Broadchurch by Erin Kelly and Chris Chibnall

21047994 ScreenHunter_73 Jul. 13 00.38

Broadchurch is a novelization of the British crime drama starring David Tennant and Olivia Colman about a murder in a picturesque  seaside town of Broadchurch. I am a fan of the show which is why I choose to read the book while waiting for the second season of Broadchurch and the American adaptation ‘Gracepoint’. The entire novel basically summarize the entire first season of Broadchurch which made it quite redundant for me. If you haven’t read or seen the show, you can choose to read or watch either one of them.

The strength of Broadchurch itself dependent on the quality of storytelling, the cast and the cinematographers that made the drama work but I felt the absence of the cast and the visual medium itself made the novel somewhat lacking. The storytelling itself depended on stream of consciousness which  was a style applied successfully by the tv but it was painfully dull in written format. Not to mention, the novel basically strip all of the screenplay dialogues which made all forms of interactions between characters in the novel somewhat predictable and unimpressive.

It was hard enough to be a novelization but the novel itself should have work out the plot and ease out the character nuisance. The characters of Broadchurch was more flesh out in the tv drama but bland in the novelization. It is understandable that the charisma and the non-verbal acting from the casts was helped by the production quality itself but the text itself doesn’t give out much of the the characterization you’d expect. Personally, I think it was due to the writing style which skim through the characters and it made everything unsatisfactory. It would have work out better had the novel maintain the usual crime novel narratives of who-dun-it and foreboding and foreshadowing. One of my grips about “stream of consciousness” was that it made the pace fast but it didn’t know where to stop and look at the big picture. You might end up getting unnecessary details that made the story and the characters became oversimplified. The book could have utilize limited dialogues and more expression and it should focus on concise expositions and clarity. I know that the multiple characters can be too much but somehow it was harder to focus on the story from the book’s narrative because there are too many different characters to keep track on. I watch the entire season of Broadchurch again and I notice that while the multiple character interchange was seamless the novel made the characters somewhat just a passing stick figure name labels.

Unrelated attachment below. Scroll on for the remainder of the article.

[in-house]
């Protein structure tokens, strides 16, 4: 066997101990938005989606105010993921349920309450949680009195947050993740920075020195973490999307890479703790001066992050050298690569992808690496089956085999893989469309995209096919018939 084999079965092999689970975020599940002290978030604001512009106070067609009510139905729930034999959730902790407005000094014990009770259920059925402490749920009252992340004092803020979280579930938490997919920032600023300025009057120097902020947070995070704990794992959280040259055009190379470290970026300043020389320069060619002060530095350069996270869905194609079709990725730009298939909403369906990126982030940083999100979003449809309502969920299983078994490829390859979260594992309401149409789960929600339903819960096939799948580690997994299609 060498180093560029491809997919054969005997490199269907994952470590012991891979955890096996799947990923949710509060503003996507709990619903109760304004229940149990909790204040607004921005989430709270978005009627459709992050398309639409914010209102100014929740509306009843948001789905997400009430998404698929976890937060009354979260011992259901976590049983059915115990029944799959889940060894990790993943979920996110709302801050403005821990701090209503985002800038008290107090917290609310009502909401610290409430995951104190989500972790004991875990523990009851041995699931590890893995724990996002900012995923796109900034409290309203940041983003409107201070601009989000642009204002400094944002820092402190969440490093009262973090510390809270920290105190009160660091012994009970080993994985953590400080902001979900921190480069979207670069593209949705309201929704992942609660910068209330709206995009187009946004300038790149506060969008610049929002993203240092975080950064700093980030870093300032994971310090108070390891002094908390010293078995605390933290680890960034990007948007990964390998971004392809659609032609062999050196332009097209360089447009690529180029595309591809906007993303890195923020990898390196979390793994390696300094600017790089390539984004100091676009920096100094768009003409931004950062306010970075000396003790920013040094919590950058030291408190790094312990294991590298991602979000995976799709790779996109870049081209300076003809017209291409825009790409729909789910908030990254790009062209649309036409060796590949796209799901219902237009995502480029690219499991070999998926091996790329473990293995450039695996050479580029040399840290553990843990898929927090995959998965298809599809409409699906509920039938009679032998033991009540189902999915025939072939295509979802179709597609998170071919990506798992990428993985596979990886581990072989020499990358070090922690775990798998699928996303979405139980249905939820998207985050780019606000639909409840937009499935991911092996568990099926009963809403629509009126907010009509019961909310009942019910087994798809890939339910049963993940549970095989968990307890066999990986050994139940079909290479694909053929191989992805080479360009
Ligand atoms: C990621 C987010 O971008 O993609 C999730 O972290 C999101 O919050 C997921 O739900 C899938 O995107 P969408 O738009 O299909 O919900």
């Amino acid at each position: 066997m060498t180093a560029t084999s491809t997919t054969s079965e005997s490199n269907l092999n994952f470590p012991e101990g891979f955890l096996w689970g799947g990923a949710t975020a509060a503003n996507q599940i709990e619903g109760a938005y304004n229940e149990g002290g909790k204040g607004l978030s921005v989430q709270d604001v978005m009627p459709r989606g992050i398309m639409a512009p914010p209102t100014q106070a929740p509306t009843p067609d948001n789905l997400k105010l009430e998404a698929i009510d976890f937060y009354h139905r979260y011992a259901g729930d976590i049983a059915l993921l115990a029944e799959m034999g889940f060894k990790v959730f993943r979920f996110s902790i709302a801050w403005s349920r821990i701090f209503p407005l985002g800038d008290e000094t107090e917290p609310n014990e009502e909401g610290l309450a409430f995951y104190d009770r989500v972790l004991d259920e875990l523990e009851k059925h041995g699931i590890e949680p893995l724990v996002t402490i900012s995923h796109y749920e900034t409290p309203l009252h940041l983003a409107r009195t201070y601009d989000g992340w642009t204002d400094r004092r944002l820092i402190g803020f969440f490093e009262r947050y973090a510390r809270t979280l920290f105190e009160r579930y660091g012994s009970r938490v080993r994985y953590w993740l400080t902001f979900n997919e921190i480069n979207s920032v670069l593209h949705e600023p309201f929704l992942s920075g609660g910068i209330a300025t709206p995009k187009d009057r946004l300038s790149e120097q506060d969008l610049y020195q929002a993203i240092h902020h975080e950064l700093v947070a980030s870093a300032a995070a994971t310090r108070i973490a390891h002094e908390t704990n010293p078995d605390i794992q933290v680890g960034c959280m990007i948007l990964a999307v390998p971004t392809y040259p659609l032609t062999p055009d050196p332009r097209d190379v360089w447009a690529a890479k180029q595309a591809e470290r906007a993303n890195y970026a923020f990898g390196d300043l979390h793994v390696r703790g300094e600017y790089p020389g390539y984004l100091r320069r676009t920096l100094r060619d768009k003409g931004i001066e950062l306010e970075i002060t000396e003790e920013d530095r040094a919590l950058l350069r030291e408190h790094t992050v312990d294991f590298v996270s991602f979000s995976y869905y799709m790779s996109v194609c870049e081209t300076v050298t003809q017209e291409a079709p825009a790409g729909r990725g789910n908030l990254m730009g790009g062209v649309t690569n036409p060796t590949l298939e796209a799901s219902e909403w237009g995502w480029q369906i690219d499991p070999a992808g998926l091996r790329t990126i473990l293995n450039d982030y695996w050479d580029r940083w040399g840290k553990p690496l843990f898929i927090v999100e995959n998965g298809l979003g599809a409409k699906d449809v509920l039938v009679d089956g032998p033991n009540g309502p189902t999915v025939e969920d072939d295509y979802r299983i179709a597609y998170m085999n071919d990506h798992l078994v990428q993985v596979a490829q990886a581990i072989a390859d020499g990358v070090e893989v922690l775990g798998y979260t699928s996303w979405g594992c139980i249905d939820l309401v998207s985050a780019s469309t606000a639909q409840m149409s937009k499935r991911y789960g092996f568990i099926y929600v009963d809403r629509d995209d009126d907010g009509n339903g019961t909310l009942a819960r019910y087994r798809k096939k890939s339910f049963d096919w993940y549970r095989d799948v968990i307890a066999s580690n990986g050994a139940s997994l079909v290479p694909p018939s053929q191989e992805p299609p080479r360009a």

I understand that it was a complicated drama to adapt into but the novelization shouldn’t be just a mere copy from the script but as another interpretative of the drama. Since it was an eight-part tv series, maybe you should invest in watching the show first before reading the novel.

The ARC was provided by the publisher via Netgalley.


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